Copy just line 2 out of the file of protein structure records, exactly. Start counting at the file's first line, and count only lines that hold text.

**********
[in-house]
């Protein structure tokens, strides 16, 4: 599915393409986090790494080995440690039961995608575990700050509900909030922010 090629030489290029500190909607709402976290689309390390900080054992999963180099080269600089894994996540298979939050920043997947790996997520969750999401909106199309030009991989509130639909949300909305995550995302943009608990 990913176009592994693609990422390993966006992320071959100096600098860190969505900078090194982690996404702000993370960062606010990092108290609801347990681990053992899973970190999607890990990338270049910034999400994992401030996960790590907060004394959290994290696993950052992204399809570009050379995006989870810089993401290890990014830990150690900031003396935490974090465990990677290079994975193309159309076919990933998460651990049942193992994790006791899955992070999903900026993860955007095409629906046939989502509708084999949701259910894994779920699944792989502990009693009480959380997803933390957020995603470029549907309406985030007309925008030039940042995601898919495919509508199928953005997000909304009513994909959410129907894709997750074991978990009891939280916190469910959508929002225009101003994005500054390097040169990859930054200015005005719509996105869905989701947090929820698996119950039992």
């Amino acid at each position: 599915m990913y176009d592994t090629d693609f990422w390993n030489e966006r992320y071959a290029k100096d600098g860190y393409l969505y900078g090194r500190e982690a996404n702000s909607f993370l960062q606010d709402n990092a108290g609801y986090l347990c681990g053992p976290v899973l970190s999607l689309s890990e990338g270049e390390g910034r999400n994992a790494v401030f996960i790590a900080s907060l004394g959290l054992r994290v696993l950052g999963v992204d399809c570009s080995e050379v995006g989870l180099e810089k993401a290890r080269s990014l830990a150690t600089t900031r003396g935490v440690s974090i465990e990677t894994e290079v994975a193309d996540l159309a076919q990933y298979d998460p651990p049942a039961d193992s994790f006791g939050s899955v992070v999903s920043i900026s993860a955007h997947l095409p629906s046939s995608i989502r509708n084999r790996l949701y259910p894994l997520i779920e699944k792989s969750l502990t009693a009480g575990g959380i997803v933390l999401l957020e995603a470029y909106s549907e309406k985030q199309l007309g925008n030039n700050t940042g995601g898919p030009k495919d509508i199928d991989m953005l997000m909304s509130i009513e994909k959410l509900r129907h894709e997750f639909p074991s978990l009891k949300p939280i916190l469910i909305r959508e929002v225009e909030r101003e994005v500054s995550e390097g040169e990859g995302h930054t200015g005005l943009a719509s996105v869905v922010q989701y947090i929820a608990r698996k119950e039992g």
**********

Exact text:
């Protein structure tokens, strides 16, 4: 599915393409986090790494080995440690039961995608575990700050509900909030922010 090629030489290029500190909607709402976290689309390390900080054992999963180099080269600089894994996540298979939050920043997947790996997520969750999401909106199309030009991989509130639909949300909305995550995302943009608990 990913176009592994693609990422390993966006992320071959100096600098860190969505900078090194982690996404702000993370960062606010990092108290609801347990681990053992899973970190999607890990990338270049910034999400994992401030996960790590907060004394959290994290696993950052992204399809570009050379995006989870810089993401290890990014830990150690900031003396935490974090465990990677290079994975193309159309076919990933998460651990049942193992994790006791899955992070999903900026993860955007095409629906046939989502509708084999949701259910894994779920699944792989502990009693009480959380997803933390957020995603470029549907309406985030007309925008030039940042995601898919495919509508199928953005997000909304009513994909959410129907894709997750074991978990009891939280916190469910959508929002225009101003994005500054390097040169990859930054200015005005719509996105869905989701947090929820698996119950039992």